From K-pop to movies, entertainment group CJ ENM is a South Korean powerhouse. Now CEO Kang Ho-Sung is taking Hollywood.
South Korea’s cultural exports had been on the rise for some time when, late last year, cj enm announced its $785m (€686m) acquisition of a majority stake in Endeavor Content, the Hollywood studios behind La La Land and Killing Eve. As one of South Korea’s biggest entertainment conglomerates, cj enm deals with everything from film to music production; the idea was to secure a global studio and distribution pipeline so that it could ramp up the provision of its nation’s content to the global market. It’s becoming increasingly clear that South Korea’s cultural play is entering a new stage.
Making many of the strategic decisions behind this move is cj enm’s ceo, Kang Ho-Sung. The 57-year-old has an unusual CV for a media mogul. Kang began his professional life as a prosecutor but left his job to pursue entertainment and media law. He became one of the most sought-after attorneys in South Korean show business, representing A-listers such as singer Psy before joining cj enm in 2013 to lead its legal team.
When Kang was named ceo in late 2020, South Korean entertainment was enjoying its biggest moment in the sun, from the best picture Oscar win for the critically acclaimed Parasite (a cj enm production), to K-pop superstars bts scoring their first No 1 in the US Billboard Hot 100 chart. Kang wasted no time building upon this buzz, with a slew of ambitious moves beyond the Endeavor deal. Back home the company opened an enormous studio and has relaunched an online streaming service focused on Korean content, which will be pitted against Netflix in the domestic market and abroad. It has inked a production and distribution partnership with mass-media corporation Viacomcbs, providing cj enm content on cbs-owned streaming channels and paving the way for joint productions. Last year it also revealed that it is considering a bid for a controlling stake in SM Entertainment, one of K-pop’s biggest agencies, in order to ramp up its music content business.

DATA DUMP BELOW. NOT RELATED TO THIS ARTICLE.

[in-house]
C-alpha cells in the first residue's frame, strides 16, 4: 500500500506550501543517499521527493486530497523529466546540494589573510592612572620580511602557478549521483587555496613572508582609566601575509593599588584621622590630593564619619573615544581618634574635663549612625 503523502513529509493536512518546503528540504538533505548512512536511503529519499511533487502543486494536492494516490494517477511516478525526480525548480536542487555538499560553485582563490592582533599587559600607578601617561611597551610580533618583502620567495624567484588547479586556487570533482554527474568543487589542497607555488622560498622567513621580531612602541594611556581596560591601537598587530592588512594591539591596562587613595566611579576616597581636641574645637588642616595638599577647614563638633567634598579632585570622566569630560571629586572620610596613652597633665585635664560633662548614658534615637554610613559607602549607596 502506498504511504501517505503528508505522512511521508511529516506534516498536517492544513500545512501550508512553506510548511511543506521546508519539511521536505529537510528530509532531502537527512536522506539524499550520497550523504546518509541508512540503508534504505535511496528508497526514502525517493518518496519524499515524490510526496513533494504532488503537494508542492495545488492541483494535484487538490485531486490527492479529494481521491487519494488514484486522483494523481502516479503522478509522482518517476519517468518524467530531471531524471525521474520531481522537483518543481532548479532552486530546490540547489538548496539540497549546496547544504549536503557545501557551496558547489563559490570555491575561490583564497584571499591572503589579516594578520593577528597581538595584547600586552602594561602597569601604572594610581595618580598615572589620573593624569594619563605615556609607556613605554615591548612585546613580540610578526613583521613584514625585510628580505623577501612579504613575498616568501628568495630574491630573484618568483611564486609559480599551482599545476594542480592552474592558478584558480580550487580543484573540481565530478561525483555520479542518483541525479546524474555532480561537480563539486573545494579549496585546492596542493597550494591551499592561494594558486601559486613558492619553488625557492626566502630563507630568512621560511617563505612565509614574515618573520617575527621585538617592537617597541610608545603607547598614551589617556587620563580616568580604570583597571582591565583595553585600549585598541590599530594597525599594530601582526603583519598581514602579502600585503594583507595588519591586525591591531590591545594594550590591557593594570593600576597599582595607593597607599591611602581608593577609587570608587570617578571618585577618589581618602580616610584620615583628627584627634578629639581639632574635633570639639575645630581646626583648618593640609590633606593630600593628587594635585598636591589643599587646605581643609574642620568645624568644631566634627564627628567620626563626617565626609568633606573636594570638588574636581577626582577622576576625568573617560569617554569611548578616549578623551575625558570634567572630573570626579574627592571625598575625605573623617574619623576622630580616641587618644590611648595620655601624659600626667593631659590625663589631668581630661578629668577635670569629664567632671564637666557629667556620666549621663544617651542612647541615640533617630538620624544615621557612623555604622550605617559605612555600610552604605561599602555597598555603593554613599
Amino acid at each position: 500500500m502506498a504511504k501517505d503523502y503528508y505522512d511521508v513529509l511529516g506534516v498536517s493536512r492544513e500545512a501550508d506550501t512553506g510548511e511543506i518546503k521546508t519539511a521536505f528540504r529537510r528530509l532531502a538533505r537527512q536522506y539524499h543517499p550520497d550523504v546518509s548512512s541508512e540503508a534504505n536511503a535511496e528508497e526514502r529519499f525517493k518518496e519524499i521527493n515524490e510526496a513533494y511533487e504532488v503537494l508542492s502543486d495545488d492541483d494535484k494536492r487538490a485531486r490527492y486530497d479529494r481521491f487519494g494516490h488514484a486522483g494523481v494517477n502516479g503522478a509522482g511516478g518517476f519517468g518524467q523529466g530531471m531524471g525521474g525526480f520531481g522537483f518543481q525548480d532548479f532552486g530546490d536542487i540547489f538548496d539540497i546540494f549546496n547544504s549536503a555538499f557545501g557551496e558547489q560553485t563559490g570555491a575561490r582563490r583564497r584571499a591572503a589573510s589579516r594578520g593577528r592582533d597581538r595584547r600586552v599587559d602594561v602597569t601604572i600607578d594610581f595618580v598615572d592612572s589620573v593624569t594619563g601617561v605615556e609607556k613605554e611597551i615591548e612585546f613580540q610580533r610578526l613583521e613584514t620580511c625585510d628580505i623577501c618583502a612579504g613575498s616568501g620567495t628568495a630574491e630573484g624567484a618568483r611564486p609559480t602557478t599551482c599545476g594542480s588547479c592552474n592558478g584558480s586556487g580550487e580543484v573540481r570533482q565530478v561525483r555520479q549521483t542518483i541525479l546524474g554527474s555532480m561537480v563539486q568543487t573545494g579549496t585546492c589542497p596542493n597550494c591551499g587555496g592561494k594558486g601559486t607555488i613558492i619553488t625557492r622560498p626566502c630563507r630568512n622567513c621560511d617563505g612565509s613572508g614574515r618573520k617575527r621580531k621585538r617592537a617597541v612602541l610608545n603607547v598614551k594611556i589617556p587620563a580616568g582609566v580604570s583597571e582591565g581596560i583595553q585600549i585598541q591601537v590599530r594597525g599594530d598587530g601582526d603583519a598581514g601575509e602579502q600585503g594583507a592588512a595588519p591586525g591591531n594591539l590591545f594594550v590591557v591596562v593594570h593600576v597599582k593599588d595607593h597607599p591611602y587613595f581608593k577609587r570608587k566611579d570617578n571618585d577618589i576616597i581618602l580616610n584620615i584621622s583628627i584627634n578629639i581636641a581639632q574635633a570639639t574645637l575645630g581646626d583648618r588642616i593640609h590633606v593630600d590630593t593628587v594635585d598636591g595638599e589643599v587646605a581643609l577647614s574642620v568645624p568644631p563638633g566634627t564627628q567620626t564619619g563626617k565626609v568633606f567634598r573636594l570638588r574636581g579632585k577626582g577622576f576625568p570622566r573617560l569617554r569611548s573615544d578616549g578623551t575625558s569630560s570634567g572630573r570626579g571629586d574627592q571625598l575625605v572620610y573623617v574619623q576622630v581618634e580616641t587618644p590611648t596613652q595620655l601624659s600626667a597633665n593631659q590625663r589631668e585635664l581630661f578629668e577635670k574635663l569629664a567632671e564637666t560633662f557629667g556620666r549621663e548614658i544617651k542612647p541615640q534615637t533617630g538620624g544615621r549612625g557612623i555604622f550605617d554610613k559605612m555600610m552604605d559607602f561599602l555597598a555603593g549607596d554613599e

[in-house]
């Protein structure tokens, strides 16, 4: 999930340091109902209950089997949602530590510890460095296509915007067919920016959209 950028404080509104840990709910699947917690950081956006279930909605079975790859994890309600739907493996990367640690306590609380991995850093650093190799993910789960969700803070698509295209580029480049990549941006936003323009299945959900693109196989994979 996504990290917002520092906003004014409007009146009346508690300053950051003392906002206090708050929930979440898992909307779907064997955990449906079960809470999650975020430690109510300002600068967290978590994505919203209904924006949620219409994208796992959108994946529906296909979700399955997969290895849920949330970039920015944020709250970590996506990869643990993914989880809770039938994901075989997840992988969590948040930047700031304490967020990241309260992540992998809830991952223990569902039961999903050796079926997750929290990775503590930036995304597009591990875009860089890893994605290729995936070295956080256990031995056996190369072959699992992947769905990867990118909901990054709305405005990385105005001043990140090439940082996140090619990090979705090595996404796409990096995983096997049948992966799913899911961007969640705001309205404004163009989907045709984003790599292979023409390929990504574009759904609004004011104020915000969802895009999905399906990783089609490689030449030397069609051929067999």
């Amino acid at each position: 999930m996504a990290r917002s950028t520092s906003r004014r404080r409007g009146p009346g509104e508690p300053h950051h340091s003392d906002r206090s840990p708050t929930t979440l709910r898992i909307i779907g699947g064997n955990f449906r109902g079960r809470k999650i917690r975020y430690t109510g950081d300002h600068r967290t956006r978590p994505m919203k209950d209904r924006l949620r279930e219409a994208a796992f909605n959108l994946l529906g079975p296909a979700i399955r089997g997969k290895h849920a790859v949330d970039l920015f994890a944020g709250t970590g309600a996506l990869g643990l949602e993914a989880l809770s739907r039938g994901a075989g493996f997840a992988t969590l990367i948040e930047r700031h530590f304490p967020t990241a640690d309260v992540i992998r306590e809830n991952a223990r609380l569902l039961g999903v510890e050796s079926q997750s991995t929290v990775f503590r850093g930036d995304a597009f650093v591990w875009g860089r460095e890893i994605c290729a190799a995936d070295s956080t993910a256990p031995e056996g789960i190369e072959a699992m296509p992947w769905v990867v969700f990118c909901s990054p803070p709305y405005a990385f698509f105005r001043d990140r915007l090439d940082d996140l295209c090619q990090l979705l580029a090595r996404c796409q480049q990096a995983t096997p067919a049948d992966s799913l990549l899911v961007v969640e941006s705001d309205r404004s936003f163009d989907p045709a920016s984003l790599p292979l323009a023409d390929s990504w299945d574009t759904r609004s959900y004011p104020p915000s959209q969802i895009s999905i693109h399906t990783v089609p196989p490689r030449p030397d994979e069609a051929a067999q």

In his first interview as ceo, Kang speaks to monocle about how the company has helped to build South Korean entertainment’s worldwide appeal – and why its popularity is likely not only to last but to keep on growing.
You have observed first-hand the dramatic transformation of the South Korean entertainment industry over the past three decades. What’s behind its success?
Koreans have this innate storyteller DNA – that’s the source of our competitiveness in production. There used to be limits to what stories we could tell but those taboos are disappearing. From the 2000s, with large corporations funding high-quality content, we began attracting top-notch talent behind the camera. Recruiting used to be the most difficult aspect as this used to be a field that young people joined out of passion but against their parents’ wishes. Now this isn’t the case. If there is room for improvement, it’s in our technical abilities. When we look at Hollywood as the global standard, our cgi and visual effects aren’t quite there yet. But we’ve achieved significant growth in the past 10 years. In animation, too, we’re not far behind.